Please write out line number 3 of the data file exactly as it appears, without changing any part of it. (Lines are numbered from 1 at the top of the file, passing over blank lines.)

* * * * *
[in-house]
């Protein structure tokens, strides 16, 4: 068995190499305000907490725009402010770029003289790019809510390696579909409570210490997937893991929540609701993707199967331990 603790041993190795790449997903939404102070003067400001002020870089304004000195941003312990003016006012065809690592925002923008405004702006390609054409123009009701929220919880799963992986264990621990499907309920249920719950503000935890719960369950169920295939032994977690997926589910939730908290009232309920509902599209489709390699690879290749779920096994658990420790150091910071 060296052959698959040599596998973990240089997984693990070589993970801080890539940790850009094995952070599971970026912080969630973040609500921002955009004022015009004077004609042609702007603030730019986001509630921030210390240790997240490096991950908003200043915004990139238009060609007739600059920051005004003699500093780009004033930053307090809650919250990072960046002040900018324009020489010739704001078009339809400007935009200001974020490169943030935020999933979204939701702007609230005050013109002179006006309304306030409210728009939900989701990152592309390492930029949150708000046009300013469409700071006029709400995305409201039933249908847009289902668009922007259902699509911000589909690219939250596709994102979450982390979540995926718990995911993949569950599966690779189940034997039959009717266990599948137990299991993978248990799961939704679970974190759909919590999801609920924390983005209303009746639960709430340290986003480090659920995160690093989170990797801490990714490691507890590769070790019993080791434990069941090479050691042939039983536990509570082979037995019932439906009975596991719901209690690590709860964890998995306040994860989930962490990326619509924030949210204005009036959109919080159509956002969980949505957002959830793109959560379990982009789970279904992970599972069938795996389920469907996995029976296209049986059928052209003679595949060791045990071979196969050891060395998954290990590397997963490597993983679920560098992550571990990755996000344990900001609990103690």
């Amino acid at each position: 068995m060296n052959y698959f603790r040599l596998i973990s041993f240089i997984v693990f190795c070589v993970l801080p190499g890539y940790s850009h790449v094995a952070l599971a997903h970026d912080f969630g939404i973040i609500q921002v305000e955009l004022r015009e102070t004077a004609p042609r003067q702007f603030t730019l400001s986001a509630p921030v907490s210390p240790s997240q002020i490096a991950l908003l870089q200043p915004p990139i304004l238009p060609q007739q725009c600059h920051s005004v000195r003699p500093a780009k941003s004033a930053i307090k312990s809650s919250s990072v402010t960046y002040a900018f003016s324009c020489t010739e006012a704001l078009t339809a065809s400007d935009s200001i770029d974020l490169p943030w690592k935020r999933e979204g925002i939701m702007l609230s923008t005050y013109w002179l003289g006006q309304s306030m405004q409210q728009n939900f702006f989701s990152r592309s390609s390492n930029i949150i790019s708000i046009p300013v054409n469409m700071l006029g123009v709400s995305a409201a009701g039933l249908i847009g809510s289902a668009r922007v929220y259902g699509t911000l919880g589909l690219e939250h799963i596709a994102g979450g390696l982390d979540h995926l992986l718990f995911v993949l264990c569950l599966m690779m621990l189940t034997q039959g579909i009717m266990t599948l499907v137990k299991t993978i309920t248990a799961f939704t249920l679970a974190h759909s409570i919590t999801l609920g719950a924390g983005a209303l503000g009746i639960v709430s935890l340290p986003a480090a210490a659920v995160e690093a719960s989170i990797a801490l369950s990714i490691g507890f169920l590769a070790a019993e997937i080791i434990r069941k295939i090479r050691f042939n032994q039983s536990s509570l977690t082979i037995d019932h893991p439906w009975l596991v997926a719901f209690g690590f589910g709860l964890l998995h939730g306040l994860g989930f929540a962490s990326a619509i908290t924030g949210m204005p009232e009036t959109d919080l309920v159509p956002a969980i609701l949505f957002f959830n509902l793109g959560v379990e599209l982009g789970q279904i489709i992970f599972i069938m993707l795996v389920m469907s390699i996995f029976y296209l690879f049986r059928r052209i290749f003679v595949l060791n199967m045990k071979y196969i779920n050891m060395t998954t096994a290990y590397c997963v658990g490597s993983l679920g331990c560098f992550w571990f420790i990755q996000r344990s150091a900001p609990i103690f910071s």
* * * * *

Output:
């Amino acid at each position: 068995m060296n052959y698959f603790r040599l596998i973990s041993f240089i997984v693990f190795c070589v993970l801080p190499g890539y940790s850009h790449v094995a952070l599971a997903h970026d912080f969630g939404i973040i609500q921002v305000e955009l004022r015009e102070t004077a004609p042609r003067q702007f603030t730019l400001s986001a509630p921030v907490s210390p240790s997240q002020i490096a991950l908003l870089q200043p915004p990139i304004l238009p060609q007739q725009c600059h920051s005004v000195r003699p500093a780009k941003s004033a930053i307090k312990s809650s919250s990072v402010t960046y002040a900018f003016s324009c020489t010739e006012a704001l078009t339809a065809s400007d935009s200001i770029d974020l490169p943030w690592k935020r999933e979204g925002i939701m702007l609230s923008t005050y013109w002179l003289g006006q309304s306030m405004q409210q728009n939900f702006f989701s990152r592309s390609s390492n930029i949150i790019s708000i046009p300013v054409n469409m700071l006029g123009v709400s995305a409201a009701g039933l249908i847009g809510s289902a668009r922007v929220y259902g699509t911000l919880g589909l690219e939250h799963i596709a994102g979450g390696l982390d979540h995926l992986l718990f995911v993949l264990c569950l599966m690779m621990l189940t034997q039959g579909i009717m266990t599948l499907v137990k299991t993978i309920t248990a799961f939704t249920l679970a974190h759909s409570i919590t999801l609920g719950a924390g983005a209303l503000g009746i639960v709430s935890l340290p986003a480090a210490a659920v995160e690093a719960s989170i990797a801490l369950s990714i490691g507890f169920l590769a070790a019993e997937i080791i434990r069941k295939i090479r050691f042939n032994q039983s536990s509570l977690t082979i037995d019932h893991p439906w009975l596991v997926a719901f209690g690590f589910g709860l964890l998995h939730g306040l994860g989930f929540a962490s990326a619509i908290t924030g949210m204005p009232e009036t959109d919080l309920v159509p956002a969980i609701l949505f957002f959830n509902l793109g959560v379990e599209l982009g789970q279904i489709i992970f599972i069938m993707l795996v389920m469907s390699i996995f029976y296209l690879f049986r059928r052209i290749f003679v595949l060791n199967m045990k071979y196969i779920n050891m060395t998954t096994a290990y590397c997963v658990g490597s993983l679920g331990c560098f992550w571990f420790i990755q996000r344990s150091a900001p609990i103690f910071s």